REEL Review – Ultraviolence (2020)

Director: Ken Fero | 1h 15mins | Documentary

In 2001 director Ken Fero released Injustice covering the subject of death in police custody. Nearly 20 years later comes his follow up, showing the lack of change and anger towards a broken system.

The time it has taken Fero to complete his follow-up to the exposure of police brutality towards those in their custody may seem long, but Injustice was shocking enough that no outlet picked it up, never being shown on TV, threaten with legal action to the point in which the production company – Migrant Media – struggled for work for sometime. Tariq Mehmood co-directed Injustice with Fero, who wrote the narration for their latest outing.

Fero narrates it as a letter to his son, stating his intent to document the brutality for his generation. It becomes clear that he doesn’t believe his own generation will sort it, and it is up to the next to continue on The Endless Campaign – a recurring motif. Opening on a list of deaths since 1969 in UK Police Custody, Fero clearly states how long this has been a fight to resolve. 1000 deaths between 1969-1999 with a single conviction of any officers involved. He talks of the brutal killings of many innocent people, many specifics that would seem like an obvious abuse of their power, but shows how the system is bent to protect the officers involved rather than those they are supposed to help.

Though discussing multiple cases, Fero focuses on two in particular, following their families as they try to seek justice and the toll this takes on them. It grounds the film, not just being flooded by names and statistics, but the real effect losing someone to such avoidable circumstances and the heartbreak of their death being in vain as their murderers walk free.

They check on him – 15 minutes later – and he’s pronounced dead on the scene, one of them is heard saying “You have to get one death in custody under your belt”.

Of all the arresting and difficult issues they touch upon in Ultraviolence, potentially the most effecting is the lack of change since Injustice. Though much of the film is shot in 2005-2007, the issues have had little resolution to this day – one officer was removed from the force as a result of being caught for saying racists remarks to a person, nothing to do with his involvement in the death of someone in his custody years before.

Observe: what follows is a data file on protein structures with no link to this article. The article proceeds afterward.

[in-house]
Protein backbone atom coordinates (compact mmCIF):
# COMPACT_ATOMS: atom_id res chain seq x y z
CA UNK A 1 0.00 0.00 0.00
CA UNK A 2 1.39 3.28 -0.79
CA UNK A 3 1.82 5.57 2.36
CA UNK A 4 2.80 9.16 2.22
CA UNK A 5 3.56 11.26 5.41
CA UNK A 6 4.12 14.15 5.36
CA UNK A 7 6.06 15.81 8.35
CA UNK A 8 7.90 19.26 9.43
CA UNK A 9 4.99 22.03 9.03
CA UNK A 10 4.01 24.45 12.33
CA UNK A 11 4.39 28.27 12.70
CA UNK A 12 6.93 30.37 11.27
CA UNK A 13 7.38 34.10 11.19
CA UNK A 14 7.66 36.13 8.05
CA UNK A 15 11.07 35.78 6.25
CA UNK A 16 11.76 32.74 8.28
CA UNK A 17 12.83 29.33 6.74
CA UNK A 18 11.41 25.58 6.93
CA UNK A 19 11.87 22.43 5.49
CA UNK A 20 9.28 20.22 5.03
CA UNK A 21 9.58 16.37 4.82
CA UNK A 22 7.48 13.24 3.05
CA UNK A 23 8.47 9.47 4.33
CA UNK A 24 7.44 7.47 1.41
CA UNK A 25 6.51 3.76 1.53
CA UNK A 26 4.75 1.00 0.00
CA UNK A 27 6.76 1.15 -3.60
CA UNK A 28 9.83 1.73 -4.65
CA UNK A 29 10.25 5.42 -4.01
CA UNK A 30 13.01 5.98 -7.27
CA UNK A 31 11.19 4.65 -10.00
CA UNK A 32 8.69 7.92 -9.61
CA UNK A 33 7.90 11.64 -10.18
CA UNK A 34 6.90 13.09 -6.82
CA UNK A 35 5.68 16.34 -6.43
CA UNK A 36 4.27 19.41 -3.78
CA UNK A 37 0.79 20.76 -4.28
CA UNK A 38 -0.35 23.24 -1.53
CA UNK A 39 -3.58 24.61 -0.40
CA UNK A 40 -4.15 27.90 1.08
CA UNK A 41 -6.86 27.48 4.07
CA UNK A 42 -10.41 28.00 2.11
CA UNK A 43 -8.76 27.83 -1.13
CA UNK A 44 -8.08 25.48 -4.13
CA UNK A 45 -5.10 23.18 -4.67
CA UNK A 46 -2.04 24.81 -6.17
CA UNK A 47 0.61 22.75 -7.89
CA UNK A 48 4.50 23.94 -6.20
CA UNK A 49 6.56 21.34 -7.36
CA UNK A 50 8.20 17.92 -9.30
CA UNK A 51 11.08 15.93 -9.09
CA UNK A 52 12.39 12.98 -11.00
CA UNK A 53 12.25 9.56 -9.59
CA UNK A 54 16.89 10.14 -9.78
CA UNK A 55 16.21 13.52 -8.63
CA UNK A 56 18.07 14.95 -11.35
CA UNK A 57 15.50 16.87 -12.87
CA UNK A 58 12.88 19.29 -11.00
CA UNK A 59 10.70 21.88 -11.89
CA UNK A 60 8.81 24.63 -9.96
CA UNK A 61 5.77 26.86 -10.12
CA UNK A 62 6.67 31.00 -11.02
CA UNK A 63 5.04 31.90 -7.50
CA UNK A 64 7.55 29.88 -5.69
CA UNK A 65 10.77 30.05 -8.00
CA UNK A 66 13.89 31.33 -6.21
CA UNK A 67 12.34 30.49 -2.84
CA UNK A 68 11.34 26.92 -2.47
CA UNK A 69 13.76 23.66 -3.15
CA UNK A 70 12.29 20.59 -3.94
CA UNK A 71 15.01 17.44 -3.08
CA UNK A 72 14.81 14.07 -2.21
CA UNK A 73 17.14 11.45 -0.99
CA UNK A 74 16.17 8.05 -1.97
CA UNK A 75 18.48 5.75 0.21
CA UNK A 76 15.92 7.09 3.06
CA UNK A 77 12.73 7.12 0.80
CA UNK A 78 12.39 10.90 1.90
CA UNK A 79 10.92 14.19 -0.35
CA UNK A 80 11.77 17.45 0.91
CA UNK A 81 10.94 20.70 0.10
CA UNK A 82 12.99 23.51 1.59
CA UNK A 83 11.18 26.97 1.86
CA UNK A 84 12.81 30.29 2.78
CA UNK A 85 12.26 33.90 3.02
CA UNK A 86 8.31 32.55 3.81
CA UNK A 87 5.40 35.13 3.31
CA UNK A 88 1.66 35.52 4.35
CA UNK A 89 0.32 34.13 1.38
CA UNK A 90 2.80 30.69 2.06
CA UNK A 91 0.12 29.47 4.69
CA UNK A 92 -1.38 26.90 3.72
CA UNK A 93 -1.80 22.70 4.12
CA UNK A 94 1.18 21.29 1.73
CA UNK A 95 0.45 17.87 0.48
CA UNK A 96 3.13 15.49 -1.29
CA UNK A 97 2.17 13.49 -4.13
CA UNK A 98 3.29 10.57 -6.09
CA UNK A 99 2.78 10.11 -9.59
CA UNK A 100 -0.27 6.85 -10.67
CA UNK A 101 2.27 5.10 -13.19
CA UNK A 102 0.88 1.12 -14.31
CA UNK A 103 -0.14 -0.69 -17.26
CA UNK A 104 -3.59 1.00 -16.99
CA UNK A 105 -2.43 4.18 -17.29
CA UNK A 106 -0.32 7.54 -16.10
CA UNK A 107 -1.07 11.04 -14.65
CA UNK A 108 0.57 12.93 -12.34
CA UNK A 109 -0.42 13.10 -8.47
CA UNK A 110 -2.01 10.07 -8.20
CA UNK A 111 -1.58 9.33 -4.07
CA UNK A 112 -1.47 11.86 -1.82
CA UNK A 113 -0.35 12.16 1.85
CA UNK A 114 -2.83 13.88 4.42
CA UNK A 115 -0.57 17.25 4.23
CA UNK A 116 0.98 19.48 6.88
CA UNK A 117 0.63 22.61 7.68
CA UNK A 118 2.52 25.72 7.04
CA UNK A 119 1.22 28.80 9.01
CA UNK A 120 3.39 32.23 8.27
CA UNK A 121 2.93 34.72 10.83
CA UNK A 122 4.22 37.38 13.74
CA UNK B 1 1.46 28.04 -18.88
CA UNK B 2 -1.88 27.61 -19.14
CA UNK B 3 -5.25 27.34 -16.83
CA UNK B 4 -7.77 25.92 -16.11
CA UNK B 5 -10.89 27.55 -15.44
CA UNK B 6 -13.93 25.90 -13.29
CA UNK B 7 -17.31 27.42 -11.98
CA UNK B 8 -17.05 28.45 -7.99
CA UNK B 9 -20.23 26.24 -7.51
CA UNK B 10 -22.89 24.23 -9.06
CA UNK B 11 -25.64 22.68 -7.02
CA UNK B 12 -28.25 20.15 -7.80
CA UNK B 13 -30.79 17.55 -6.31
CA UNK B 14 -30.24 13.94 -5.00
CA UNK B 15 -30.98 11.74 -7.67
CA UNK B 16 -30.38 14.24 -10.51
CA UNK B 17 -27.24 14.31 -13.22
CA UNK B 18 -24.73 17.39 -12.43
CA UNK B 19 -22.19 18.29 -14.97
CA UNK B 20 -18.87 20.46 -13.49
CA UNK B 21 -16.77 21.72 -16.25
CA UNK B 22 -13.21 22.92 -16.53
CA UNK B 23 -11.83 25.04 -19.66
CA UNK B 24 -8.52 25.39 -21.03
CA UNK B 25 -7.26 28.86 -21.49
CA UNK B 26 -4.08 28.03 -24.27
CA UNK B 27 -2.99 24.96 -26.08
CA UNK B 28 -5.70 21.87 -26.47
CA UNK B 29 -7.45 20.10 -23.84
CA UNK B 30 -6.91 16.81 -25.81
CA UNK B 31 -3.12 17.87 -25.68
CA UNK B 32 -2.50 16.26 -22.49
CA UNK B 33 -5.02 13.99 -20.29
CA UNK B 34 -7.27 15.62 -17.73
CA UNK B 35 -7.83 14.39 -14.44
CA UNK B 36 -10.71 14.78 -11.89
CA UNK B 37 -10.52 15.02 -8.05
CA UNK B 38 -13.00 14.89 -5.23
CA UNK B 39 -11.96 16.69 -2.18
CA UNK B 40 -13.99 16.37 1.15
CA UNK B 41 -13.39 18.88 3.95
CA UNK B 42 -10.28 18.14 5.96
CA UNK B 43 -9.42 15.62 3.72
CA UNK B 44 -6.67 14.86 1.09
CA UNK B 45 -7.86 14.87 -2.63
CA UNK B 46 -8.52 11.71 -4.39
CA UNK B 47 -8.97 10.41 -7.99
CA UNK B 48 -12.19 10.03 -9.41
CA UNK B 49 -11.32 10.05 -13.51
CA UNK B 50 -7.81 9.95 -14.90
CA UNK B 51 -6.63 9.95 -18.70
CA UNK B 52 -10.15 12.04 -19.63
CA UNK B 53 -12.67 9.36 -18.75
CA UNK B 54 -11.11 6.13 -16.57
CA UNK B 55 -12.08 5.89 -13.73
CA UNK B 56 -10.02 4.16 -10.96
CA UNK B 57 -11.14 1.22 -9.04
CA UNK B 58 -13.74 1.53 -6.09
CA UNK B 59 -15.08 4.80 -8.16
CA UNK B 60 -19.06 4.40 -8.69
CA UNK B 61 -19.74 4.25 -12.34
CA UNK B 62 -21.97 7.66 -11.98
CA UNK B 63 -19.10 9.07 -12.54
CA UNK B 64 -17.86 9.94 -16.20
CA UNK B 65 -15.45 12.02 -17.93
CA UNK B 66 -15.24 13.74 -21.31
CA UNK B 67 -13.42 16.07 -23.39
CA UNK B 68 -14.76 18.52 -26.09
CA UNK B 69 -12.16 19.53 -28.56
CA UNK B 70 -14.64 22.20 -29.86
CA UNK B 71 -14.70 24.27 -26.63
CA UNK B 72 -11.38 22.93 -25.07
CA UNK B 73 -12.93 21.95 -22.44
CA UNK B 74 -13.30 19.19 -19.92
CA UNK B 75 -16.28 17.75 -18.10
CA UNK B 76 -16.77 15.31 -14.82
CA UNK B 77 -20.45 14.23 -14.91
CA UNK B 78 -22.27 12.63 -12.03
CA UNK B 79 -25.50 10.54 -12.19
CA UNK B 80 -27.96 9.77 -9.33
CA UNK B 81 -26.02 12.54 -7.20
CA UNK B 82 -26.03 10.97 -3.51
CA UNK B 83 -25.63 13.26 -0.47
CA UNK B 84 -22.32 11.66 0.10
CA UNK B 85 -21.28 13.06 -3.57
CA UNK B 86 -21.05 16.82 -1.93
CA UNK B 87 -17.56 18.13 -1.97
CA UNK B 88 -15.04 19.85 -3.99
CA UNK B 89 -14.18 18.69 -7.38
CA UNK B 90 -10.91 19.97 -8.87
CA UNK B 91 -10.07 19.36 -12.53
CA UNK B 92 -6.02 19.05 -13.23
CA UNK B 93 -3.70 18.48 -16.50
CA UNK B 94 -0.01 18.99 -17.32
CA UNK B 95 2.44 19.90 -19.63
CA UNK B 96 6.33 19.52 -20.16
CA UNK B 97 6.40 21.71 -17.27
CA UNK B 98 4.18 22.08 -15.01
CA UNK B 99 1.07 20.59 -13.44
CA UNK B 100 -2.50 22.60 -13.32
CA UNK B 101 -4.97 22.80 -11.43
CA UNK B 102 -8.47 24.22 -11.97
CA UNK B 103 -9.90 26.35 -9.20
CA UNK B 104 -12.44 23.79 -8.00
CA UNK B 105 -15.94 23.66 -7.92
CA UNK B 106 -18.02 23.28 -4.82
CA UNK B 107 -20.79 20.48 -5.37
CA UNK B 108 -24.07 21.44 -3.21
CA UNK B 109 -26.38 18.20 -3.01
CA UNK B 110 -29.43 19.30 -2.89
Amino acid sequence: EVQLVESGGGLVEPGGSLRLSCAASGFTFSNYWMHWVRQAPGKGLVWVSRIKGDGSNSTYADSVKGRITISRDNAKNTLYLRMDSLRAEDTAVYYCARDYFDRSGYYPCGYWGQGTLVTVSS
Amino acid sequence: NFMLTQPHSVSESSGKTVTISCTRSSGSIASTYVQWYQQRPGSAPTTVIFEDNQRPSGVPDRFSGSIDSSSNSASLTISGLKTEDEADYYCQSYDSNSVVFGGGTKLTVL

There are a number of harrowing sequences – the death of one of the main families relative is the most difficult. Paul Coker was put in a cell after his girlfriend called the police, she heard from downstairs him shouting “You’re hurting me, I can’t breathe, you are killing me”. She saw them carry him downstairs by his hands and feet, not moving. The CCTV footage as the station see’s the officers lay him down in a cell, stripped to his underwear, where we watch as he loses consciousness and stops breathing. As he does so, the officers are caught on camera saying “he’s high on crack” and that “he was an evil fucker”. After they check on him – 15 minutes later – and he’s pronounced dead on the scene, one of them is heard saying “You have to get one death in custody under your belt”. In court it’s decided he died of his cocaine intake, but that improper police training and communication contributed – but no one was charged.

Constantly throughout Fero uses bold, striking titles to mark important moments. The aforementioned The Endless Campaign fills the screen emphasising different moments throughout, confirming the idea put forward earlier that this will be a movement continued by the next generation. It feels like a 90’s BBC Documentary – a time Fero was most prolific, but because the style feels older and the content is more contemporary, it oddly makes it more timeless, like its been happening for sometime and still going on now, the films from back then are still relevant now,

As the film progresses it becomes more like a personal essay for Fero as he discusses other violences around the world; the Vietnam war, use of napalm on children and the horrors it caused, but then years later the allegations of the use of white phosphorus on Iraqi children. It becomes a statement about the brutality that unfolds without consequence, and the constant repetition of outrage against it without change.

Rating: 4 out of 5.

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